The ports campaign among truckers and construction's Emerald Cities project are two examples of where this kind of work is beginning to happen. Food processing and banking are two more sectors where it is possible. And, as health care reform is implemented, the health care industry offers an incredible opportunity to make unionization and industry-wide bargaining central to achieving quality care.
Reducing Air Pollution and Creating Stable Jobs
The ports campaign has demonstrated that uniting neighborhoods, environmental groups, and drivers forced to work as independent "contractors" can create a campaign with the political support and moral authority to potentially restructure an industry, allow unionization, and address environmental damage caused by aging polluting trucks. Workers allied with the International Brotherhood of Teamsters--as well as groups like the Sierra Club, the Natural Resources Defense Council, the Los Angeles Alliance for a New Economy (LAANE), the American Lung Association, and other unions--formed a group called the Coalition for Clean and Safe Ports. The Coalition was united around the goal of changing how port trucking--currently a system that pollutes neighborhoods and drives working conditions to the lowest common denominator--was contracted. The campaign is about changing the entire system so that everyone--from workers to the surrounding community--benefits from the new system. It was only by expanding demands beyond unionization alone--linking worker organizing to restructuring the owner-operator system and cleaning up air pollution in neighborhoods--that a system previously considered unorganizable could be challenged and restructured.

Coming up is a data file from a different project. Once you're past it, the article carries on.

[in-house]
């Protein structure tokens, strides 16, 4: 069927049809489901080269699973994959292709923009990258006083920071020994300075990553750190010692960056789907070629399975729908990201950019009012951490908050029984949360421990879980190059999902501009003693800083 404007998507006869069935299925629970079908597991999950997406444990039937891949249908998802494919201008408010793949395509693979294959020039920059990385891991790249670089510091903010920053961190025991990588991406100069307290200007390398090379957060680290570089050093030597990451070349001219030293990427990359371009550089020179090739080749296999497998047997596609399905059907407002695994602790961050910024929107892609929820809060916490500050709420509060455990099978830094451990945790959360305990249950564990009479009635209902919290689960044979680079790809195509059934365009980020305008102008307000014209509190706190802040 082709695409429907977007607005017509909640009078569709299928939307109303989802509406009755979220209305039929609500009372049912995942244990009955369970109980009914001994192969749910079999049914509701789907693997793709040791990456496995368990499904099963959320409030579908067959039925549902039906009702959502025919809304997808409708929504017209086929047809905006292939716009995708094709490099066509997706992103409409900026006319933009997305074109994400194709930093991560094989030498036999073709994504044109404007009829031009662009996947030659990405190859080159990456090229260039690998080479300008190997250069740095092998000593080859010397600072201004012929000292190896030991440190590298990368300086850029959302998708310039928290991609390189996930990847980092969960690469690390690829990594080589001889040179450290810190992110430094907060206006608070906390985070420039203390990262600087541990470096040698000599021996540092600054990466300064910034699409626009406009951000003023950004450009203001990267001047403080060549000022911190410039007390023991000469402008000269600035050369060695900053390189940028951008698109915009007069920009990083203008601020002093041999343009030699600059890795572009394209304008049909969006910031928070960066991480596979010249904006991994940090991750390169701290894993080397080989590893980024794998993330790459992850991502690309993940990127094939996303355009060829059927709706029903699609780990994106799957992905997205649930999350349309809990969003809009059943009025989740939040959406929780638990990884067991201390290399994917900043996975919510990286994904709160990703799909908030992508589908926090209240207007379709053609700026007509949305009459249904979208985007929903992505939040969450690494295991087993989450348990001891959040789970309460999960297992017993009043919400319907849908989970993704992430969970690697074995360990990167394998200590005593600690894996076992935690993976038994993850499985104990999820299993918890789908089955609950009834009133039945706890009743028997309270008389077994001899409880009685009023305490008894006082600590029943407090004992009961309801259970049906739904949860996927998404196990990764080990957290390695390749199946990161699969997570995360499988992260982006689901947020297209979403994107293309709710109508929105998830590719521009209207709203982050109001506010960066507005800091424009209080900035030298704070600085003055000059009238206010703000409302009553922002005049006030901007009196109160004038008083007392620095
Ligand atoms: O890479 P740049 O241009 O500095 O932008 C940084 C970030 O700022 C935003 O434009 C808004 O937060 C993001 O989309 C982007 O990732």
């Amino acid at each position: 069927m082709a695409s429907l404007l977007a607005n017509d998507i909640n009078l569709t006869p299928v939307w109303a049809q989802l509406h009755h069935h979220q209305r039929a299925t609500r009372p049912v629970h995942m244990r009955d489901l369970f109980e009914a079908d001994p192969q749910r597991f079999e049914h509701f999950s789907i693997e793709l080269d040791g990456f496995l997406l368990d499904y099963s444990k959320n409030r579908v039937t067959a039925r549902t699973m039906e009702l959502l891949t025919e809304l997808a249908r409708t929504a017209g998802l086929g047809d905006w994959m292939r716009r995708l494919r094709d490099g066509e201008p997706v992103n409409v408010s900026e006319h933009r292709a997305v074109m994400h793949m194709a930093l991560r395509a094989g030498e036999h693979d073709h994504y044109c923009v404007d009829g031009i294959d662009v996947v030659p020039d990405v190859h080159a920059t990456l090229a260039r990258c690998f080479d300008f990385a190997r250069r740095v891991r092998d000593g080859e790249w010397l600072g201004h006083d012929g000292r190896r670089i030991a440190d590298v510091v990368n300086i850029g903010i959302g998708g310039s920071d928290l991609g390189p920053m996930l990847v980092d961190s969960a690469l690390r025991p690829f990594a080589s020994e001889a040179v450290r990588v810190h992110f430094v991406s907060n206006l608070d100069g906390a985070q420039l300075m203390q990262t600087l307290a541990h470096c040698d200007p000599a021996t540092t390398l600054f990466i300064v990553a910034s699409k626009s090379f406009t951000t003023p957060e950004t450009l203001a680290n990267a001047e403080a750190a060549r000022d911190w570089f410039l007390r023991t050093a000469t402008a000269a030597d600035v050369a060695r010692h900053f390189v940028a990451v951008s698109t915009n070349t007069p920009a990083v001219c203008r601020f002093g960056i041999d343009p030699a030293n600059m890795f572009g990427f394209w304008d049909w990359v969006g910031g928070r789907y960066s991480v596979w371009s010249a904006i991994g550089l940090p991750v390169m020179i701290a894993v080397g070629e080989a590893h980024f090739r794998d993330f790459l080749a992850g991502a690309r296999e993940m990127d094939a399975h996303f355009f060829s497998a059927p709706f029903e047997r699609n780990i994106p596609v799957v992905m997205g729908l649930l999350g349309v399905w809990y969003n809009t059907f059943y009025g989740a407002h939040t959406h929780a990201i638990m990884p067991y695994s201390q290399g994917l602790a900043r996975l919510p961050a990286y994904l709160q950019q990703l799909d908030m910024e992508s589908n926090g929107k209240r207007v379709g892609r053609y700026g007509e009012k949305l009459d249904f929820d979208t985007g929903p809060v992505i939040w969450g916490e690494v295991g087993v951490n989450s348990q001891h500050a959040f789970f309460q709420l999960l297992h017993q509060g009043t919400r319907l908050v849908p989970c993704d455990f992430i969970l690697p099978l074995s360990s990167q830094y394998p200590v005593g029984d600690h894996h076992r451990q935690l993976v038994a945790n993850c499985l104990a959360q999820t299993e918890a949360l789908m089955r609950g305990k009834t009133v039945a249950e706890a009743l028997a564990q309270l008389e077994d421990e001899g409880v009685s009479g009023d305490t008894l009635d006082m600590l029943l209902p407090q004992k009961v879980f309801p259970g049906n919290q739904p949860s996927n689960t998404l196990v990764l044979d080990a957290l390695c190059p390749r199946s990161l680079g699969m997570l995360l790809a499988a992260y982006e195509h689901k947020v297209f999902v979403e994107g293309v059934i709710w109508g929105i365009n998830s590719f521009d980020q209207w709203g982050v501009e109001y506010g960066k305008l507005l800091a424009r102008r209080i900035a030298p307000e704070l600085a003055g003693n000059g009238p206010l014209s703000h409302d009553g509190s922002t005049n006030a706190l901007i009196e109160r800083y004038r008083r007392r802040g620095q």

Construction unions, environmental groups, and economic justice and civil rights groups have joined together to create good-paying green construction jobs, working to retrofit and weatherize buildings in urban areas. This will allow workers to unionize, create opportunities for workers of color long excluded from construction unions, and raise standards in traditionally nonunion parts of the construction industry, while also creating more energy-efficient buildings. This approach is a radical departure for construction unions, which historically bargained narrowly for existing members and supported any unionized construction project without regard to its impact on surrounding communities. Success in organizing and bargaining differently in this sector could open the door to organizing residential and other nonunion sectors of the construction industry.
Safe Food and Decent Jobs
As mass food production increases and food safety scandals come to light, more people are growing concerned about how their food is grown and processed. Seventy-six million people are sickened--and five thousand are killed--every year by unsafe food. Imagine the moral power and public appeal of a campaign linking union representation with specific steps to save lives and improve food safety. What would happen if the UFCW, farm workers' unions, and coalitions of food safety advocates (like the Food Safety Coalition) banded together to demand changes in food production and insure accountability by giving workers a voice in the process?
The giant food companies that opposed the effort to unionize would be seen as fighting efforts to save lives and make food safe. Again, it is through making organizing and collective bargaining central to a safe food supply that we create conditions to win support for legislative and other changes that will help make worker